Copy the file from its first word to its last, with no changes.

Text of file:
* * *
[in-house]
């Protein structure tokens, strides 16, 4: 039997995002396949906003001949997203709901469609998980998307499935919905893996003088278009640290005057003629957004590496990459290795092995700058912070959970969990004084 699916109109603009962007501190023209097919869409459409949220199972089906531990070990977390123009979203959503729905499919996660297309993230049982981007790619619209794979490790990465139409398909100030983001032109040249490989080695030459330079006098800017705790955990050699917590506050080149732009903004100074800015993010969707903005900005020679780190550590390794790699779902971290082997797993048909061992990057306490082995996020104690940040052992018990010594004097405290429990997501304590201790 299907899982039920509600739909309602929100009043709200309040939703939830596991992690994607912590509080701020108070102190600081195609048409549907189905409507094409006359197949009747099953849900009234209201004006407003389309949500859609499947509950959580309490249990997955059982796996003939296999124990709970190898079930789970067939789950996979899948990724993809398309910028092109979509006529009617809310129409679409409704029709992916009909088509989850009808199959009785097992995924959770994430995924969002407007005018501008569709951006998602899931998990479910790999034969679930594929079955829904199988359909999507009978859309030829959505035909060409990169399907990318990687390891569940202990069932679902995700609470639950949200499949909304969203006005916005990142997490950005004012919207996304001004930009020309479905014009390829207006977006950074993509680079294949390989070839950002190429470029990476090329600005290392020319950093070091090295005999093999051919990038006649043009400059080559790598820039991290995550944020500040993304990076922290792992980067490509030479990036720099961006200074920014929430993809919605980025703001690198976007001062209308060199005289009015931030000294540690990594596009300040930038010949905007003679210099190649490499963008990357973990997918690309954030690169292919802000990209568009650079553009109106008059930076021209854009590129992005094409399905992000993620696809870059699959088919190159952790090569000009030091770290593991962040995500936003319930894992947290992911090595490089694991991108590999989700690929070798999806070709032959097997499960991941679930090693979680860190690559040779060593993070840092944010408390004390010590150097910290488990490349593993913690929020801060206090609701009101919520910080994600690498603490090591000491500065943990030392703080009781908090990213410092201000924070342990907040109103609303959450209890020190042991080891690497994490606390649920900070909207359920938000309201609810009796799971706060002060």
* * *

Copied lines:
[in-house]
């Protein structure tokens, strides 16, 4: 039997995002396949906003001949997203709901469609998980998307499935919905893996003088278009640290005057003629957004590496990459290795092995700058912070959970969990004084 699916109109603009962007501190023209097919869409459409949220199972089906531990070990977390123009979203959503729905499919996660297309993230049982981007790619619209794979490790990465139409398909100030983001032109040249490989080695030459330079006098800017705790955990050699917590506050080149732009903004100074800015993010969707903005900005020679780190550590390794790699779902971290082997797993048909061992990057306490082995996020104690940040052992018990010594004097405290429990997501304590201790 299907899982039920509600739909309602929100009043709200309040939703939830596991992690994607912590509080701020108070102190600081195609048409549907189905409507094409006359197949009747099953849900009234209201004006407003389309949500859609499947509950959580309490249990997955059982796996003939296999124990709970190898079930789970067939789950996979899948990724993809398309910028092109979509006529009617809310129409679409409704029709992916009909088509989850009808199959009785097992995924959770994430995924969002407007005018501008569709951006998602899931998990479910790999034969679930594929079955829904199988359909999507009978859309030829959505035909060409990169399907990318990687390891569940202990069932679902995700609470639950949200499949909304969203006005916005990142997490950005004012919207996304001004930009020309479905014009390829207006977006950074993509680079294949390989070839950002190429470029990476090329600005290392020319950093070091090295005999093999051919990038006649043009400059080559790598820039991290995550944020500040993304990076922290792992980067490509030479990036720099961006200074920014929430993809919605980025703001690198976007001062209308060199005289009015931030000294540690990594596009300040930038010949905007003679210099190649490499963008990357973990997918690309954030690169292919802000990209568009650079553009109106008059930076021209854009590129992005094409399905992000993620696809870059699959088919190159952790090569000009030091770290593991962040995500936003319930894992947290992911090595490089694991991108590999989700690929070798999806070709032959097997499960991941679930090693979680860190690559040779060593993070840092944010408390004390010590150097910290488990490349593993913690929020801060206090609701009101919520910080994600690498603490090591000491500065943990030392703080009781908090990213410092201000924070342990907040109103609303959450209890020190042991080891690497994490606390649920900070909207359920938000309201609810009796799971706060002060």